Instructables

Modifying the output Voltage of an Adjustable DC-to-DC Converter (Phone Charger Hack)

Picture of Modifying the output Voltage of an Adjustable DC-to-DC Converter (Phone Charger Hack)
I had a project that needed a 12V to 3.5V DC-to-DC converter and rather than building one from scratch I decided to just modify a 12V (automotive-cigarette-lighter type) phone charger.  Most newer phones have standardized on 5V USB-type charging systems, but before this standardization it seemed that every phone manufacturer had their own unique plug and voltage combination.  Because of this variability, these older charger were almost always built with a adjustable DC-to-DC converter chips (where the output voltage is set by the ratio of 2 resistors).  Thrift stores are a good source for these older-style chargers and these chargers are easily modified to generate nearly any voltage that you need (within some limits as will be discussed later in this instructable).


 
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Step 1: Take it Apart

I picked up this charger at a thrift store for 25 cents.  Before disassembly I measured the output voltage at 5.5V.  It was relatively easy to disassemble; there are no screws at all, just use a screwdriver to pry it apart at the seam and it will click apart.  In my project, I was not planning to re-use the housing, so I was not ultra-careful about saving the housing or the cigarette-lighter components.

The key components to look at here are the controller chip U1 and the voltage-setting resistors R1 and R2.  U1 is a PJ34063 chip and the data sheet can be found online (Google it).  I measured R1 and R2 at 2.47k and 8.2k respectively.


Step 2: Review the Data Sheet

Picture of Review the Data Sheet
PJ34063 -3.jpg
From the data sheet we find that we can modify the output voltage of the converter by using this formula

Vout = 1.25 * (1+ (R2/R1))

Set Vout to 3.5V we will modify R2

After a little math and we see that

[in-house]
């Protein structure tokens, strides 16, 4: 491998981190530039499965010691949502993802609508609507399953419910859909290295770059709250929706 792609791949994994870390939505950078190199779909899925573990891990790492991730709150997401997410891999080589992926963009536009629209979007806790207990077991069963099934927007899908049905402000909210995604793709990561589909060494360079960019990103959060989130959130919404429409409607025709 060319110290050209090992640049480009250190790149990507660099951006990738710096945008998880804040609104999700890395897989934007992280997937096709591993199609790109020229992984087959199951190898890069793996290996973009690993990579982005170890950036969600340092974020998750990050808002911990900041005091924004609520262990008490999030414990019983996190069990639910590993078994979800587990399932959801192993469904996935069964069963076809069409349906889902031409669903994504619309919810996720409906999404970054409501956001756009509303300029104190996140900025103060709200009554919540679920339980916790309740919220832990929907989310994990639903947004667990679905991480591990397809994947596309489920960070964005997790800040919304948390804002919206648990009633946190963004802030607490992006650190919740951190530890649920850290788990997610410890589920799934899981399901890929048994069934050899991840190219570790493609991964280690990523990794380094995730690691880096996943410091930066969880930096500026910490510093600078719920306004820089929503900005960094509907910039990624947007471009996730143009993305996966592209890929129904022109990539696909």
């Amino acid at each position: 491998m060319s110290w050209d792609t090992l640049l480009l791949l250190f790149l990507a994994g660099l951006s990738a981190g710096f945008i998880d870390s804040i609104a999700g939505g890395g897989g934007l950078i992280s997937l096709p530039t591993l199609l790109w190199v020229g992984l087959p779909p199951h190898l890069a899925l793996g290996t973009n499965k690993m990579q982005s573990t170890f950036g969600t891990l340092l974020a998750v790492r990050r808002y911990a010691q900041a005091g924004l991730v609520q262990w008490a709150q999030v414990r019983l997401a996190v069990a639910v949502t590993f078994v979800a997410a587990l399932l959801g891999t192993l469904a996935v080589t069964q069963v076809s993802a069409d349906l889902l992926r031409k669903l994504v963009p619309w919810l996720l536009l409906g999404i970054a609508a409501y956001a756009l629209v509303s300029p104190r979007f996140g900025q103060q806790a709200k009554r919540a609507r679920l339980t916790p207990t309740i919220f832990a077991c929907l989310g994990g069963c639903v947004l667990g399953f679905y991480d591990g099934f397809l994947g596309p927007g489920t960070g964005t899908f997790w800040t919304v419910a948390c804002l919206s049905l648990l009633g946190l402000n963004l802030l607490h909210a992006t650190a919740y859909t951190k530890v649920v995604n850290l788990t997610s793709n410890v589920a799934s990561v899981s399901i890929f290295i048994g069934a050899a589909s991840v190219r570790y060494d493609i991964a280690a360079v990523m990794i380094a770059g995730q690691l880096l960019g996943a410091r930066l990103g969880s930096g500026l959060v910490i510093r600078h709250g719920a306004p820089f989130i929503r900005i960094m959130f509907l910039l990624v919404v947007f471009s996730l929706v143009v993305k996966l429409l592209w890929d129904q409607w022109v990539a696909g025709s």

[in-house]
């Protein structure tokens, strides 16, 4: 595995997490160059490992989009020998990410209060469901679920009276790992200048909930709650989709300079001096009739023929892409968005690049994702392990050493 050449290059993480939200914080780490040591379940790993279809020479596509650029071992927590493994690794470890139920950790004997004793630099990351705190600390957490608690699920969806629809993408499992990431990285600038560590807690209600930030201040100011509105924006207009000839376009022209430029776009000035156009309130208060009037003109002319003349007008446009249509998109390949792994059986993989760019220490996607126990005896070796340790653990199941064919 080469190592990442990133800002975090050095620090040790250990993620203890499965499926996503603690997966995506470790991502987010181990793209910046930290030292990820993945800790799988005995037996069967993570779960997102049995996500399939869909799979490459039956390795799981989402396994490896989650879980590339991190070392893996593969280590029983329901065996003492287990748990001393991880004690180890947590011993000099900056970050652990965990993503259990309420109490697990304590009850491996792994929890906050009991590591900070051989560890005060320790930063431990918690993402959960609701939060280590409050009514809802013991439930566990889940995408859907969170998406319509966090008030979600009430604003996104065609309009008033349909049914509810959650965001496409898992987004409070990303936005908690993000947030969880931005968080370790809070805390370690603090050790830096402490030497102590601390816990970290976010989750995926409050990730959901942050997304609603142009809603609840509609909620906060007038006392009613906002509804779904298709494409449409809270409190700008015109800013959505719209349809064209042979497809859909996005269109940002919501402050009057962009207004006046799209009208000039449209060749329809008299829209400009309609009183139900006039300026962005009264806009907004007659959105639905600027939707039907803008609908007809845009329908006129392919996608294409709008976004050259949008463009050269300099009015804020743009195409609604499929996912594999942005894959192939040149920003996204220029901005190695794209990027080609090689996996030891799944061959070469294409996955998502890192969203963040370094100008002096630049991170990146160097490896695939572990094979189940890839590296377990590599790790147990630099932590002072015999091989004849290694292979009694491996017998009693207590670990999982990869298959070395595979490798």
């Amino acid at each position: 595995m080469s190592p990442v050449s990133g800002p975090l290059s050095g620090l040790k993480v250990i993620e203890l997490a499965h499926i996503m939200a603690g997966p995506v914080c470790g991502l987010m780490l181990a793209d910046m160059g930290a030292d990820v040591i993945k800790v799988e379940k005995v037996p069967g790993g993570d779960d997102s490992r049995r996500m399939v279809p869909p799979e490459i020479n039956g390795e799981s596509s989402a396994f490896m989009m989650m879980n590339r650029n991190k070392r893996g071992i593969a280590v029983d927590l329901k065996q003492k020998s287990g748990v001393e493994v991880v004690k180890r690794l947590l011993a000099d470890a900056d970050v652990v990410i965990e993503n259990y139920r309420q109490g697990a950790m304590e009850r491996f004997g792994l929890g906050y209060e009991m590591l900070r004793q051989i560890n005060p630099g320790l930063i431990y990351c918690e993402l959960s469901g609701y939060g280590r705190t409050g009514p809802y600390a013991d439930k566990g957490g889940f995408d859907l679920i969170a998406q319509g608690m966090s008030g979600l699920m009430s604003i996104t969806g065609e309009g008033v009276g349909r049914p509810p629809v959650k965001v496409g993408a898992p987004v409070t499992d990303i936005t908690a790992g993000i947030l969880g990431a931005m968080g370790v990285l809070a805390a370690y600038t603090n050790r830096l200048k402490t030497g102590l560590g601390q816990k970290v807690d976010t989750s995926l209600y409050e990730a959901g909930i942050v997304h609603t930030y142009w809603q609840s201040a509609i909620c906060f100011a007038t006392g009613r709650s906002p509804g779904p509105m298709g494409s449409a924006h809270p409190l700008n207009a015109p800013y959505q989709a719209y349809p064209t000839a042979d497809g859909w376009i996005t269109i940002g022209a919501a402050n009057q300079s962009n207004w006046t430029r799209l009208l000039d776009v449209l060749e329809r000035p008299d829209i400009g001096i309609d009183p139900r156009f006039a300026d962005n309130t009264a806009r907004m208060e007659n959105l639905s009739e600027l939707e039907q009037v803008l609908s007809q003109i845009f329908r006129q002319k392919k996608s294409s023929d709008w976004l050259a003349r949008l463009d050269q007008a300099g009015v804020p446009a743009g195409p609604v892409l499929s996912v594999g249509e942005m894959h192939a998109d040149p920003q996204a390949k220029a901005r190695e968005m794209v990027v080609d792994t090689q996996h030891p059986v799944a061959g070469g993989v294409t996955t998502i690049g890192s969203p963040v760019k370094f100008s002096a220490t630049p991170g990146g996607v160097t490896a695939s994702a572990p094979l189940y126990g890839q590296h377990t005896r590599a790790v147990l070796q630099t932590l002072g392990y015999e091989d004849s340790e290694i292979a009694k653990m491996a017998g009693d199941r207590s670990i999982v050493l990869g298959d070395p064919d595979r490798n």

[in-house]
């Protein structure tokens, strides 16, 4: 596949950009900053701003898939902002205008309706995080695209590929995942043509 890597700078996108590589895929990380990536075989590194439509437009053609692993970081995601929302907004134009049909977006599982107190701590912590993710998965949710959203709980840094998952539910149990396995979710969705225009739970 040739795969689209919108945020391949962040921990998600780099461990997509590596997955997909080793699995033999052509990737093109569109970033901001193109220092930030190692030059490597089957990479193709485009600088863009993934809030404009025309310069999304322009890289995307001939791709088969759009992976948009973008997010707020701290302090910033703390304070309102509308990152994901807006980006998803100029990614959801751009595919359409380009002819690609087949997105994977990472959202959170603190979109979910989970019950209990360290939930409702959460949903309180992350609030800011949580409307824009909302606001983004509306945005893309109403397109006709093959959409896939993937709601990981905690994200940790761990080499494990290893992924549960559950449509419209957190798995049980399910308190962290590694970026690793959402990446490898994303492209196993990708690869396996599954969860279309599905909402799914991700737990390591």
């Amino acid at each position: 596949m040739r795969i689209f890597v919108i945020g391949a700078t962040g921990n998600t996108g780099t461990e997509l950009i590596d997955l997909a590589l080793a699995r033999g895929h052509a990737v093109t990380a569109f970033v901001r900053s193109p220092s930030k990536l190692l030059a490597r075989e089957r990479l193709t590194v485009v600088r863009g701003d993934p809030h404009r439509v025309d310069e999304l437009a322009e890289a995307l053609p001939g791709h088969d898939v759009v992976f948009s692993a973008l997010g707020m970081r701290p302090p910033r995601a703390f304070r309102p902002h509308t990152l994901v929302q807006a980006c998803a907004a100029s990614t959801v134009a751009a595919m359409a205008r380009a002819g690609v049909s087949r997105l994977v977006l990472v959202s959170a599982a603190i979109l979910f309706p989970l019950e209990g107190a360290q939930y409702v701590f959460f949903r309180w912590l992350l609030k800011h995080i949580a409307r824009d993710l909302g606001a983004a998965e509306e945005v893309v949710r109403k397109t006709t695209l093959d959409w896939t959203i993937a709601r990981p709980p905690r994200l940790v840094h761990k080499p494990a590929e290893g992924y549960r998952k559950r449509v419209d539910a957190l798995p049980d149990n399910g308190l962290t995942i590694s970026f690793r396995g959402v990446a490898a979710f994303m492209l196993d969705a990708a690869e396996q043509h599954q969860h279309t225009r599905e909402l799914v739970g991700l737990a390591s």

R2 = R1 (Vout - 1.25) / 1.25

And plugging in the values for Vout and R1 we get the required value for R2

R2 = 2.47k (3.5 - 1.25) / 1.25  = 4.44k

I didn't have a 4.44k resistor but I found a 4.7K so let's see if that will work

Vout = 1.25 * (1+ (4.7k / 2.47k))  = 3.6V   .. which is close enough :)


Phil B11 months ago
I appreciate your very practical Instructable. It was interesting to me to see the formula you gave is the very same one used with the LM317 variable voltage regulator chip.

I recently wanted to drop the voltage on an old 120 VAC to 5 VDC switch mode phone charger for an output of 3 VDC. I had once tried an LM317 chip on a switch mode power supply, but the output shut down completely until I removed the chip and its discrete parts. I am not sure if the chip shut down or if the power supply shut down.

This time, though, I added diodes in series until the output was what I needed. I did describe it as an Instructable here.
scd (author)  Phil B11 months ago
Hi Phil,

A circuit mod similar to this instructable should be possible with a 120-VAC-input phone charger and I am kind of curious to try modifying one of those sometime. I'll post my results in another instructable once I try that (if I can get it to work ;)

I have an older instructable (posted in July 2011) where I used a simple diode-referenced battery-replacement circuit for a wall clock. This mod has been working fine for the past few years.

http://www.instructables.com/id/Quartz-Clock-Power-Supply-Hack-AA-battery-to-AC-p
Phil B scd11 months ago
Thank you for the response. Your circuit is more sophisticated than mine and you showed me I have some things to learn. Thanks.